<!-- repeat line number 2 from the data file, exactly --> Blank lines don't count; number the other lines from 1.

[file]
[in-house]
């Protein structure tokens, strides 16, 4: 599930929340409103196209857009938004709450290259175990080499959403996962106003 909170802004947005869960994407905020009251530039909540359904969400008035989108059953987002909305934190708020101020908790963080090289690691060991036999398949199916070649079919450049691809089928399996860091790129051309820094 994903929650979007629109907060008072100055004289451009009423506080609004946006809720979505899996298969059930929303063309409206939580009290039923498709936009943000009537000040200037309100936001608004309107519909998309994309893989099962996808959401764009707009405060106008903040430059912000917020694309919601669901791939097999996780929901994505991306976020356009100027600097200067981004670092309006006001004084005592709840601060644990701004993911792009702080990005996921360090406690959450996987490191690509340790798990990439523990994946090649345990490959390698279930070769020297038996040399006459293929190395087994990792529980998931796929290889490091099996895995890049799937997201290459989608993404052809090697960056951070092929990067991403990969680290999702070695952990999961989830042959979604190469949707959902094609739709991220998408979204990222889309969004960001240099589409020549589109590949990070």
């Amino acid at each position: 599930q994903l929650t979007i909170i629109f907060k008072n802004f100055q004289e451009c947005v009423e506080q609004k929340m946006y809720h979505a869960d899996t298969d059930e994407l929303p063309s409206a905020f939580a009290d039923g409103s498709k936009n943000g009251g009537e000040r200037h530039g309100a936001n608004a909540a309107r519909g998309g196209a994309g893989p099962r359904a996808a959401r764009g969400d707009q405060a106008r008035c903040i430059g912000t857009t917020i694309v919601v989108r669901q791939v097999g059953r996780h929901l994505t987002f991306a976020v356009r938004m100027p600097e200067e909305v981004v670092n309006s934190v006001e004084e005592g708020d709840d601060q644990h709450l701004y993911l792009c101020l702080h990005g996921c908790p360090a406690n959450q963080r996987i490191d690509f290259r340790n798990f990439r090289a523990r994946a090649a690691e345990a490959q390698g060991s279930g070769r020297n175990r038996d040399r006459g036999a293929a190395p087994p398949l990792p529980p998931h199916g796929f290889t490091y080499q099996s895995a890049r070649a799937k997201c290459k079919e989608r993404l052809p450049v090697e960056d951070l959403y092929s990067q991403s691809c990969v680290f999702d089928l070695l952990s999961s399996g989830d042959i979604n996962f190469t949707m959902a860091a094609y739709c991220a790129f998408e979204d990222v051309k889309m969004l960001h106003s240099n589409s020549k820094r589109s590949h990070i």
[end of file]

């Protein structure tokens, strides 16, 4: 599930929340409103196209857009938004709450290259175990080499959403996962106003 909170802004947005869960994407905020009251530039909540359904969400008035989108059953987002909305934190708020101020908790963080090289690691060991036999398949199916070649079919450049691809089928399996860091790129051309820094 994903929650979007629109907060008072100055004289451009009423506080609004946006809720979505899996298969059930929303063309409206939580009290039923498709936009943000009537000040200037309100936001608004309107519909998309994309893989099962996808959401764009707009405060106008903040430059912000917020694309919601669901791939097999996780929901994505991306976020356009100027600097200067981004670092309006006001004084005592709840601060644990701004993911792009702080990005996921360090406690959450996987490191690509340790798990990439523990994946090649345990490959390698279930070769020297038996040399006459293929190395087994990792529980998931796929290889490091099996895995890049799937997201290459989608993404052809090697960056951070092929990067991403990969680290999702070695952990999961989830042959979604190469949707959902094609739709991220998408979204990222889309969004960001240099589409020549589109590949990070």